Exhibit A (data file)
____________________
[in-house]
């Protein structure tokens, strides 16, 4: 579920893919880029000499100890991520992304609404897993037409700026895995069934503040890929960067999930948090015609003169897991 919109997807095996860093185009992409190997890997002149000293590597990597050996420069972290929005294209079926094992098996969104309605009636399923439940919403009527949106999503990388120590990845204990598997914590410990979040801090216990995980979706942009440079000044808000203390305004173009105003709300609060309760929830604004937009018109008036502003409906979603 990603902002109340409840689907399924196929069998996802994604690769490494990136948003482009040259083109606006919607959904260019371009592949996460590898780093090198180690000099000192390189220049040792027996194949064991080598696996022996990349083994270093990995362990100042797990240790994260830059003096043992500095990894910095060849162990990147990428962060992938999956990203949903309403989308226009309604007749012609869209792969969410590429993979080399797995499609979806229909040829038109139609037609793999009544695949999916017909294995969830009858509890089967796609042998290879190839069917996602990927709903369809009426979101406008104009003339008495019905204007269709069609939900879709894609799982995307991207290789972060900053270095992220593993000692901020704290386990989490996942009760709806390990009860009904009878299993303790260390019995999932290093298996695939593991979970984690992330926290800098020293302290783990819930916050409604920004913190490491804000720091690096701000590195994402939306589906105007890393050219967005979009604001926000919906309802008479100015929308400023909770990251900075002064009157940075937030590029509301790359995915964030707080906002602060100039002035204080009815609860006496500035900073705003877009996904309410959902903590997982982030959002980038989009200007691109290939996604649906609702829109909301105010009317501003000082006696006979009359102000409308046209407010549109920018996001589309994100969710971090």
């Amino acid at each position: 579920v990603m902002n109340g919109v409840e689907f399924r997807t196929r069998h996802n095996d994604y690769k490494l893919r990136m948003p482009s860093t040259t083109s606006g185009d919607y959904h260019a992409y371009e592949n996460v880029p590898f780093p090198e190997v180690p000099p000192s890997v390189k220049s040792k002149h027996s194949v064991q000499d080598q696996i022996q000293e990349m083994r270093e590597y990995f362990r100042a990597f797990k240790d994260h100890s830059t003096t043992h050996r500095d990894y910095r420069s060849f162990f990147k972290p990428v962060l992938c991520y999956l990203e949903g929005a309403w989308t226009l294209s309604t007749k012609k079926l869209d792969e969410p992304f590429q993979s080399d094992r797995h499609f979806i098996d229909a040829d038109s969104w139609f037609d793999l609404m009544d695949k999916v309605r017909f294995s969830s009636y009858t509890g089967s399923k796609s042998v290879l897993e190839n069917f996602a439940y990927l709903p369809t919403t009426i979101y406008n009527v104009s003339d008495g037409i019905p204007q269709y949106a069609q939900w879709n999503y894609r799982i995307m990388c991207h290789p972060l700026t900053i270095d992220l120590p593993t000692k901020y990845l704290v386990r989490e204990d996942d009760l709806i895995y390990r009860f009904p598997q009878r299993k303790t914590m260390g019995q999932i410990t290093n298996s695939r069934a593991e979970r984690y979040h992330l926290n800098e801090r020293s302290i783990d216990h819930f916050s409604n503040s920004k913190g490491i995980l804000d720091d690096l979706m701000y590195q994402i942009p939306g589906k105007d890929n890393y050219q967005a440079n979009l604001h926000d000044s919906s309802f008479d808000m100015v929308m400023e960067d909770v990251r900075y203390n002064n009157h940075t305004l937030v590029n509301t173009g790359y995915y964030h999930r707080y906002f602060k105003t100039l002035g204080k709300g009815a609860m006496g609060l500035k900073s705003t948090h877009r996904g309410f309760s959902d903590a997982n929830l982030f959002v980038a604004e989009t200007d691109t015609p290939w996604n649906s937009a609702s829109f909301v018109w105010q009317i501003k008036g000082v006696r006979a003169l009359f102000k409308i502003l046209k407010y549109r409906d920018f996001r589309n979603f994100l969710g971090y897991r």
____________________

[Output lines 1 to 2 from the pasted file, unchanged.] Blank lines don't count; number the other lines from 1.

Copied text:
[in-house]
């Protein structure tokens, strides 16, 4: 579920893919880029000499100890991520992304609404897993037409700026895995069934503040890929960067999930948090015609003169897991 919109997807095996860093185009992409190997890997002149000293590597990597050996420069972290929005294209079926094992098996969104309605009636399923439940919403009527949106999503990388120590990845204990598997914590410990979040801090216990995980979706942009440079000044808000203390305004173009105003709300609060309760929830604004937009018109008036502003409906979603 990603902002109340409840689907399924196929069998996802994604690769490494990136948003482009040259083109606006919607959904260019371009592949996460590898780093090198180690000099000192390189220049040792027996194949064991080598696996022996990349083994270093990995362990100042797990240790994260830059003096043992500095990894910095060849162990990147990428962060992938999956990203949903309403989308226009309604007749012609869209792969969410590429993979080399797995499609979806229909040829038109139609037609793999009544695949999916017909294995969830009858509890089967796609042998290879190839069917996602990927709903369809009426979101406008104009003339008495019905204007269709069609939900879709894609799982995307991207290789972060900053270095992220593993000692901020704290386990989490996942009760709806390990009860009904009878299993303790260390019995999932290093298996695939593991979970984690992330926290800098020293302290783990819930916050409604920004913190490491804000720091690096701000590195994402939306589906105007890393050219967005979009604001926000919906309802008479100015929308400023909770990251900075002064009157940075937030590029509301790359995915964030707080906002602060100039002035204080009815609860006496500035900073705003877009996904309410959902903590997982982030959002980038989009200007691109290939996604649906609702829109909301105010009317501003000082006696006979009359102000409308046209407010549109920018996001589309994100969710971090």